For 4 years my partner and I were aware of the inevitable end, but she was very brave. We were together able - with a certain amount of forcefulness -  to persuade the NHS to do pretty well everything within it's power to give her alleviation. I also was able to do the things for her that helped her feel supported, like the cleaning, washing, shopping, cooking, personal grooming and so on to the standard she would always maintain herself. We could also maintain her in her familiar home right to the end.

      She was terrified of her life ending with another collapsed lung, which is a  very distressing thing to suffer, but in the event, her passing was quite peaceful, as her heart simply failed. That helped me come to terms with it also.

      Report
  • Posted

    Evening Vee2 

    I'm glad you bought the subject up about joss sticks & insence sticks I love the smell of! but wasn't sure if these were not good to burn,  I rarely use them anymore only once in a while, they are a bit messy- but did use to burn use them often! My Son who's 7 has asthma since 2 1/2  & I have copd stage 2 along with other long term health conditions, Well I won't be burning these again also I guess this applys to candles too Idon't like burning candles incase of accidents but I have a friend & one of my daughters who like to use candles........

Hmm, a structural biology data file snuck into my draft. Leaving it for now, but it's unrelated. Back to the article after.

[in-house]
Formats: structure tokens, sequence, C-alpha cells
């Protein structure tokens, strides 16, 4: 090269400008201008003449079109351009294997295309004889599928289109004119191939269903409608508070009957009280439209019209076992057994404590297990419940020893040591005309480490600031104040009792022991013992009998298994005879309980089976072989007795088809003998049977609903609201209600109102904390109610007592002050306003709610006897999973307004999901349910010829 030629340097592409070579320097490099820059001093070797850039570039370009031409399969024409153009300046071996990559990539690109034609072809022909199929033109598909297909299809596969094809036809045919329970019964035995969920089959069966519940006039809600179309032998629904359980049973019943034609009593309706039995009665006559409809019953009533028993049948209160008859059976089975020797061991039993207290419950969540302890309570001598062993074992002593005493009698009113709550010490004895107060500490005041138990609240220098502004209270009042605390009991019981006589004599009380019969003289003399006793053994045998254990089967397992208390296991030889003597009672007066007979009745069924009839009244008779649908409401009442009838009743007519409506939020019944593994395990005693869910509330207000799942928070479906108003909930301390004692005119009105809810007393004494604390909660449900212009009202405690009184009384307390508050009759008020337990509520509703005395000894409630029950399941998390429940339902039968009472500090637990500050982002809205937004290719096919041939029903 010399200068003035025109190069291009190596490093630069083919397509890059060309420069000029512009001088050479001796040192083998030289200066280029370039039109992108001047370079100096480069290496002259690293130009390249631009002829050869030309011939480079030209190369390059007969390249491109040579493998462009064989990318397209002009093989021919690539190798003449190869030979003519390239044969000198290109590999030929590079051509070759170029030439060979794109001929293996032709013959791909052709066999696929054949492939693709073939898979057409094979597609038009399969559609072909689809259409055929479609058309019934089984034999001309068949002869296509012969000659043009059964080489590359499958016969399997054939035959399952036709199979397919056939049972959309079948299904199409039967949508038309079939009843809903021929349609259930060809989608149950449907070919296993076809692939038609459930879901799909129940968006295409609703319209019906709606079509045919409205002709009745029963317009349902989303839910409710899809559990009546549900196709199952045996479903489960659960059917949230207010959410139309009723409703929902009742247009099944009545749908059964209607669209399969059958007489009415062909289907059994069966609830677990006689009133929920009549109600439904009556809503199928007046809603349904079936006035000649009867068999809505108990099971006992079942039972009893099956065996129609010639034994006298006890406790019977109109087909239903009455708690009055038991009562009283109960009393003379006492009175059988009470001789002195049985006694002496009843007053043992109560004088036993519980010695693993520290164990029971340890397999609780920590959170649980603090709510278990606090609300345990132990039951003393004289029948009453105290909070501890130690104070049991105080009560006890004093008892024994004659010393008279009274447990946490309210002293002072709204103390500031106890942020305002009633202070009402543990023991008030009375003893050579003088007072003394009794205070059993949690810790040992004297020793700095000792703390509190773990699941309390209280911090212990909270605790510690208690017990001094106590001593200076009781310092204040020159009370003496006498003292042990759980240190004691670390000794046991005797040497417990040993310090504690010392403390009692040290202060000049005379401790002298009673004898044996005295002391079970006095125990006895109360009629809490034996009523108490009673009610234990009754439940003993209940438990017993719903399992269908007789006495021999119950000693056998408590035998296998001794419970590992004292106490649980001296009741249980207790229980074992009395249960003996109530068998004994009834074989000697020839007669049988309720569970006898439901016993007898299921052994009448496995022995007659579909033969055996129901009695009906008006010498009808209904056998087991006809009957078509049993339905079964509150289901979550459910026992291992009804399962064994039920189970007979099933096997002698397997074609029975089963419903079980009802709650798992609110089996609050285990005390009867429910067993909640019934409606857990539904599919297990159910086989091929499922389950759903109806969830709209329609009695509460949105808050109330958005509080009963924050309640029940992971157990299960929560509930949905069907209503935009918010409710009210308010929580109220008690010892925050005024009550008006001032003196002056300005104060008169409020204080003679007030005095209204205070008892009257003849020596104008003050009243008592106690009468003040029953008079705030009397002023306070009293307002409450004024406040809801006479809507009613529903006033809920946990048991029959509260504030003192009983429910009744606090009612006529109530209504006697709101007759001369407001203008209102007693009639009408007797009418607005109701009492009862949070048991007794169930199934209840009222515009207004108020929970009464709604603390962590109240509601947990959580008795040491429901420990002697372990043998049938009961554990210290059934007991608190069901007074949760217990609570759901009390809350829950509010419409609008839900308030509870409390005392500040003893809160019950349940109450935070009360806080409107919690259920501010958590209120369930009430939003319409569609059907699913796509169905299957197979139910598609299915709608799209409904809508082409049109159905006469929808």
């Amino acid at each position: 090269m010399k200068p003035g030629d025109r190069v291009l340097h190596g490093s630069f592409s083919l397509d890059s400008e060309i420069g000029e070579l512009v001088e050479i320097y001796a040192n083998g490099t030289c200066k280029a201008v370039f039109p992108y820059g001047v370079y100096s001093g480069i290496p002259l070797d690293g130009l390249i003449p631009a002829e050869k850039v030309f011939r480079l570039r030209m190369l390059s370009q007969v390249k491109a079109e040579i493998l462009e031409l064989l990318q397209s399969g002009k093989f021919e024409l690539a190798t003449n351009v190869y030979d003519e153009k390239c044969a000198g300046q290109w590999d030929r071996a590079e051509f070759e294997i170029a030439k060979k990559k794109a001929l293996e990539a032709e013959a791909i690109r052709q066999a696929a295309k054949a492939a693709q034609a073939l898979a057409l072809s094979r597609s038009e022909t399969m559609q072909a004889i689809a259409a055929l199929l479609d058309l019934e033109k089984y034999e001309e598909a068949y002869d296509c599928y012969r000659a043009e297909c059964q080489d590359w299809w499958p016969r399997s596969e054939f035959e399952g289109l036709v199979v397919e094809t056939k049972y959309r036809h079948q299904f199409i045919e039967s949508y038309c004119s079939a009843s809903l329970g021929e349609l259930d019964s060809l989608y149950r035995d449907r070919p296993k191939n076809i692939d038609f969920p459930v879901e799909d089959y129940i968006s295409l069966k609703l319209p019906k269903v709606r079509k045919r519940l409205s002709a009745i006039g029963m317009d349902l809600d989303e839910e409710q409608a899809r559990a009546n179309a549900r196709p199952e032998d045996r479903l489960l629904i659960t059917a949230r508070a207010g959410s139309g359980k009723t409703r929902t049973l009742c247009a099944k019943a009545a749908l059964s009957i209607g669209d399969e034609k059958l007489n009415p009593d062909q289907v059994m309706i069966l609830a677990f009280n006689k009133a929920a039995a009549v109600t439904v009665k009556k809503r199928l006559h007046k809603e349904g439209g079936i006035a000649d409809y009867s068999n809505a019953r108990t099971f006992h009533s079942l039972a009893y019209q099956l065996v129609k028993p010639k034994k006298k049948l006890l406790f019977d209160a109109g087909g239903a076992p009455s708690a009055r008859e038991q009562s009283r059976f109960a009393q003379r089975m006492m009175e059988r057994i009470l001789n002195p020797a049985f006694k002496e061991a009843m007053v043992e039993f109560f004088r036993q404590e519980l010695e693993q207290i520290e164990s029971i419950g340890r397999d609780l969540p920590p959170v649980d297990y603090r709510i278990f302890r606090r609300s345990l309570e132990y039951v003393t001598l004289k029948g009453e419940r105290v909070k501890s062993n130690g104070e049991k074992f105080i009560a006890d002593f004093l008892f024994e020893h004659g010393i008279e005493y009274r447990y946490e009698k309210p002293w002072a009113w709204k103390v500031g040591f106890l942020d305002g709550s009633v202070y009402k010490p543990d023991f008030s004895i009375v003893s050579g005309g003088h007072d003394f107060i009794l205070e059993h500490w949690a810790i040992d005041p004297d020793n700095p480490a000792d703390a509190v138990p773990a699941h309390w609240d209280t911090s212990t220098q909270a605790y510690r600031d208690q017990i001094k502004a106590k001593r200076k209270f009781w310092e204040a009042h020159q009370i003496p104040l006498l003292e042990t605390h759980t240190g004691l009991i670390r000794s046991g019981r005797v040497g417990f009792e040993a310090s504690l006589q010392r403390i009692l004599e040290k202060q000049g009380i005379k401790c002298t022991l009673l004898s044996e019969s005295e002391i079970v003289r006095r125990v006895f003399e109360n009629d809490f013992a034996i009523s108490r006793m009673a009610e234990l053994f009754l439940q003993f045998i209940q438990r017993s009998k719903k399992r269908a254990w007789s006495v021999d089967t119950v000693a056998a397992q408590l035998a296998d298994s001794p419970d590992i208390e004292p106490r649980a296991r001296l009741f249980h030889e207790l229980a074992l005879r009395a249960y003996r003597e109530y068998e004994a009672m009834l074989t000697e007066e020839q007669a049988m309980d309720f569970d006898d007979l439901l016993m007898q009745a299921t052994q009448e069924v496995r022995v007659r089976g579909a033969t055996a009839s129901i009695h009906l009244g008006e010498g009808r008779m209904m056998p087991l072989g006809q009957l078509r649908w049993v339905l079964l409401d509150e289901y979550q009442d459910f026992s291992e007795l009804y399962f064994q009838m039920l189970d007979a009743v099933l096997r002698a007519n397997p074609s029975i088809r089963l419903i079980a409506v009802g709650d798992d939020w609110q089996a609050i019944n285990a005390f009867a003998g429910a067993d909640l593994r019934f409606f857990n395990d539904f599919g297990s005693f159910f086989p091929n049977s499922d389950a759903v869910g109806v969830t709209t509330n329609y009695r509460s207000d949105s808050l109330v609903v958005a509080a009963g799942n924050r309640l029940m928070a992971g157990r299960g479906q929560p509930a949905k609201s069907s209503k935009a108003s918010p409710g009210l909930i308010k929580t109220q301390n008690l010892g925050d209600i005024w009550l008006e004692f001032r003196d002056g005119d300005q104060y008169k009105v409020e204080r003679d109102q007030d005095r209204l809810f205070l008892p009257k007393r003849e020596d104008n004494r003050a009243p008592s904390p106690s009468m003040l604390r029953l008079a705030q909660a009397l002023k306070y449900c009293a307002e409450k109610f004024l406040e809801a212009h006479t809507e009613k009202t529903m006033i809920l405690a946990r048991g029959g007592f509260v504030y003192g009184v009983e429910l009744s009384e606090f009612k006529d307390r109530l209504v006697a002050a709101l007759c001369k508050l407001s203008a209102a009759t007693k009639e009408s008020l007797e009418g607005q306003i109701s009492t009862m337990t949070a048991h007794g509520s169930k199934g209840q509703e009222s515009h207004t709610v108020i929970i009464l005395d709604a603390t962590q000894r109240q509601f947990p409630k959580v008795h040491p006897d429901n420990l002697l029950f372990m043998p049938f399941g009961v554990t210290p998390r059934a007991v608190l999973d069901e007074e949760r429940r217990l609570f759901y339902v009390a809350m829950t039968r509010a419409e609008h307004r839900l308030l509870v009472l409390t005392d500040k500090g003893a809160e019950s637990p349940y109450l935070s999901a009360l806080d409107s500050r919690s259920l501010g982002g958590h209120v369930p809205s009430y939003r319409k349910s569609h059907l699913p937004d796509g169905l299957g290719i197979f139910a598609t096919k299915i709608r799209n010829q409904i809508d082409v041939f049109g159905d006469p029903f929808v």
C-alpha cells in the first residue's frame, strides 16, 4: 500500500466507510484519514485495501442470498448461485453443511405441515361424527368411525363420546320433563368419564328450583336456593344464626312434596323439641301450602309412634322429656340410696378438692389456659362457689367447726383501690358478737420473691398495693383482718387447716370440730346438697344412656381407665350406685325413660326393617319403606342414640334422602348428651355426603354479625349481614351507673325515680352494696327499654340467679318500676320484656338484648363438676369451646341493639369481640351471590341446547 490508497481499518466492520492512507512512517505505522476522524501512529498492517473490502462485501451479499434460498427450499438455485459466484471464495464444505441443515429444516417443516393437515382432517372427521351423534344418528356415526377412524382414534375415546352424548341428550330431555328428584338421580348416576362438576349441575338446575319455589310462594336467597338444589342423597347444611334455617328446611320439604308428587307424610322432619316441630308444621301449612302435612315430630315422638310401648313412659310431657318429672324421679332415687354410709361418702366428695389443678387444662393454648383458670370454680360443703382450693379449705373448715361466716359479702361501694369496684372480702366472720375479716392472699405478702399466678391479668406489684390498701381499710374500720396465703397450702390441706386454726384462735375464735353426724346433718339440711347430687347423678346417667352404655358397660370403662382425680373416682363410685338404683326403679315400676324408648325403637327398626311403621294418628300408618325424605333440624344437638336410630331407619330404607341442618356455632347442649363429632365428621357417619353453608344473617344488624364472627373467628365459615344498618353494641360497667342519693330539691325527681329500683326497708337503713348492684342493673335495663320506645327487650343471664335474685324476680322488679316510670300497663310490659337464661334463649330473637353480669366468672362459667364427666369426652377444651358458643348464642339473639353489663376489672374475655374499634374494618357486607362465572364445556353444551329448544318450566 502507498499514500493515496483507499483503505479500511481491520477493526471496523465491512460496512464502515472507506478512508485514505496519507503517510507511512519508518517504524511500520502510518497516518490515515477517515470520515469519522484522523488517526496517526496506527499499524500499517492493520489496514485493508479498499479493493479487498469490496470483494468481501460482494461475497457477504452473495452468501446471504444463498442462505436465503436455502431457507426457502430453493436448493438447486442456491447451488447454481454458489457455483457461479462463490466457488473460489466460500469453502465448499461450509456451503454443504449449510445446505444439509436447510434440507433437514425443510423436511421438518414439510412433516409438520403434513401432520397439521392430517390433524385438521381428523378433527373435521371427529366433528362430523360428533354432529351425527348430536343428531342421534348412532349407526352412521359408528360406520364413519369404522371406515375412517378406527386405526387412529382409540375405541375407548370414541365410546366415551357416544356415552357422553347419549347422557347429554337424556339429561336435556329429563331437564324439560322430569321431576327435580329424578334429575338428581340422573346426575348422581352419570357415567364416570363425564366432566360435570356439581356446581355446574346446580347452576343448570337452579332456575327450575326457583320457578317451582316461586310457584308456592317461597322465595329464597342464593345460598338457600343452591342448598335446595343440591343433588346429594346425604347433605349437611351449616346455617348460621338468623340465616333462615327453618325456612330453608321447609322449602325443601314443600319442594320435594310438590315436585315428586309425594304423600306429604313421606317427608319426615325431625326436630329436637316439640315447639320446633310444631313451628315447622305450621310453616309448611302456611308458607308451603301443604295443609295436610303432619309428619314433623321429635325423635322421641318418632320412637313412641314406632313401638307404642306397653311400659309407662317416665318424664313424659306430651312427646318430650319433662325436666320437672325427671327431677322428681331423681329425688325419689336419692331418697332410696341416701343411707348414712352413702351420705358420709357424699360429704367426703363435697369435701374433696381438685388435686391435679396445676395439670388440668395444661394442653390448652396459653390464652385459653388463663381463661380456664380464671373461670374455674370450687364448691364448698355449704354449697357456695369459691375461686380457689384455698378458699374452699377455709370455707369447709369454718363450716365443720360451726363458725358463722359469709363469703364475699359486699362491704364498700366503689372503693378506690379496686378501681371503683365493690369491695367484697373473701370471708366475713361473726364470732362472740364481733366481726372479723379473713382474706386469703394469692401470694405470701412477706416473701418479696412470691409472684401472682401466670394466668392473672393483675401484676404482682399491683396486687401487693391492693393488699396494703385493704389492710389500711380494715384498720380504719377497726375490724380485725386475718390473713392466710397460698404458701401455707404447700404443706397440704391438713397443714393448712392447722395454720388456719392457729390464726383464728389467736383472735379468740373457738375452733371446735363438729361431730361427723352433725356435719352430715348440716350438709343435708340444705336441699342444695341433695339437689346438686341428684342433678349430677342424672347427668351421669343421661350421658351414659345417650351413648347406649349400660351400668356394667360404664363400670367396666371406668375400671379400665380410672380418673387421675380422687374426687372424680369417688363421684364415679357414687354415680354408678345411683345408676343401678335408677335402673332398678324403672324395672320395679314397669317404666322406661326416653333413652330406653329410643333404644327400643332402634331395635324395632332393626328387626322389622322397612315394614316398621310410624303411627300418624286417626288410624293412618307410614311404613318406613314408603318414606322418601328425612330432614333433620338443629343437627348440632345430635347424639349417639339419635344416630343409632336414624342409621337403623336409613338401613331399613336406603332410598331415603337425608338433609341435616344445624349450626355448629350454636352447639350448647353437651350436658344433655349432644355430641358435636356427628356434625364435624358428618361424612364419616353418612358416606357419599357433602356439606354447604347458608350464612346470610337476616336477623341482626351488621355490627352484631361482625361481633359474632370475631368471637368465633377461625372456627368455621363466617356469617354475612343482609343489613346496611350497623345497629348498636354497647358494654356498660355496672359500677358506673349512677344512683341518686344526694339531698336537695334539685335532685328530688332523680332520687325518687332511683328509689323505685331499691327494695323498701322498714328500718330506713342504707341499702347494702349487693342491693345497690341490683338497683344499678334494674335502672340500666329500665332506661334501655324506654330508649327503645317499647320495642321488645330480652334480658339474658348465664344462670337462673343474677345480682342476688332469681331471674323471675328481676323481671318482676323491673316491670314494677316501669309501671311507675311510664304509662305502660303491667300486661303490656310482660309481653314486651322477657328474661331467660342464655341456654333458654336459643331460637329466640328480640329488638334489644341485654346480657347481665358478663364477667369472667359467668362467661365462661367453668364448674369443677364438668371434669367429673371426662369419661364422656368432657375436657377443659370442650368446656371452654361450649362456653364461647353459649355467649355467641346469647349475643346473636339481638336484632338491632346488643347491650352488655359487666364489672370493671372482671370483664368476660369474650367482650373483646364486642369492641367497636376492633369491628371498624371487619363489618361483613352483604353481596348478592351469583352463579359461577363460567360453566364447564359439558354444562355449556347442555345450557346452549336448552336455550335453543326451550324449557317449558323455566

would I be right  to  tell them not to use them anymore, what about cat litter when its soiled I keep telling a certain someone I know to clear out the litter box that has a lid on which the cat goes in & out off, & even opening the windows doesn't get rid of the smell it is rancid * I use to change the litter a long time ago but not any more, thats someone elses job its unbearable & unhealthy..I had no choice but to use air freshner as even with the windows open -omg!